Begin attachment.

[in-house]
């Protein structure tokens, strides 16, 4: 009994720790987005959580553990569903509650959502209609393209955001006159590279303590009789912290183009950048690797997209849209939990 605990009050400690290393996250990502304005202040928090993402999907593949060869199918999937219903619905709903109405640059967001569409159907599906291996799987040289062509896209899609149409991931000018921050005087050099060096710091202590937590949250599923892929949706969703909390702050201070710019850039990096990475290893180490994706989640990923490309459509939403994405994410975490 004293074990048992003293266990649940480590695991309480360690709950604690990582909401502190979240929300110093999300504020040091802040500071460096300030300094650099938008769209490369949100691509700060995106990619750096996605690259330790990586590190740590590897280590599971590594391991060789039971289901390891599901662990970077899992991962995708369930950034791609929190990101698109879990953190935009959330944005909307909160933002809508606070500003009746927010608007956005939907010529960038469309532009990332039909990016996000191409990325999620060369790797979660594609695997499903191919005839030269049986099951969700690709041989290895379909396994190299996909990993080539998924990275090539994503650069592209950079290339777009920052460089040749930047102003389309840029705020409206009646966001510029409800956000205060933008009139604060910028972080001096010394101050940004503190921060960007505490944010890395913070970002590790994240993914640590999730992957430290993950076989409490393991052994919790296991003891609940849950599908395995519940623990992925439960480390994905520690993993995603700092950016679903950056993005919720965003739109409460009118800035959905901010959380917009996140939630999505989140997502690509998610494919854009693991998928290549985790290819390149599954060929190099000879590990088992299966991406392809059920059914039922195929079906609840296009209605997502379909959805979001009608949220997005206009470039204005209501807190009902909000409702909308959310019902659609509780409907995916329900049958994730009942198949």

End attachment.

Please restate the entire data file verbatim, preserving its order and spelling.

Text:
[in-house]
């Protein structure tokens, strides 16, 4: 009994720790987005959580553990569903509650959502209609393209955001006159590279303590009789912290183009950048690797997209849209939990 605990009050400690290393996250990502304005202040928090993402999907593949060869199918999937219903619905709903109405640059967001569409159907599906291996799987040289062509896209899609149409991931000018921050005087050099060096710091202590937590949250599923892929949706969703909390702050201070710019850039990096990475290893180490994706989640990923490309459509939403994405994410975490 004293074990048992003293266990649940480590695991309480360690709950604690990582909401502190979240929300110093999300504020040091802040500071460096300030300094650099938008769209490369949100691509700060995106990619750096996605690259330790990586590190740590590897280590599971590594391991060789039971289901390891599901662990970077899992991962995708369930950034791609929190990101698109879990953190935009959330944005909307909160933002809508606070500003009746927010608007956005939907010529960038469309532009990332039909990016996000191409990325999620060369790797979660594609695997499903191919005839030269049986099951969700690709041989290895379909396994190299996909990993080539998924990275090539994503650069592209950079290339777009920052460089040749930047102003389309840029705020409206009646966001510029409800956000205060933008009139604060910028972080001096010394101050940004503190921060960007505490944010890395913070970002590790994240993914640590999730992957430290993950076989409490393991052994919790296991003891609940849950599908395995519940623990992925439960480390994905520690993993995603700092950016679903950056993005919720965003739109409460009118800035959905901010959380917009996140939630999505989140997502690509998610494919854009693991998928290549985790290819390149599954060929190099000879590990088992299966991406392809059920059914039922195929079906609840296009209605997502379909959805979001009608949220997005206009470039204005209501807190009902909000409702909308959310019902659609509780409907995916329900049958994730009942198949």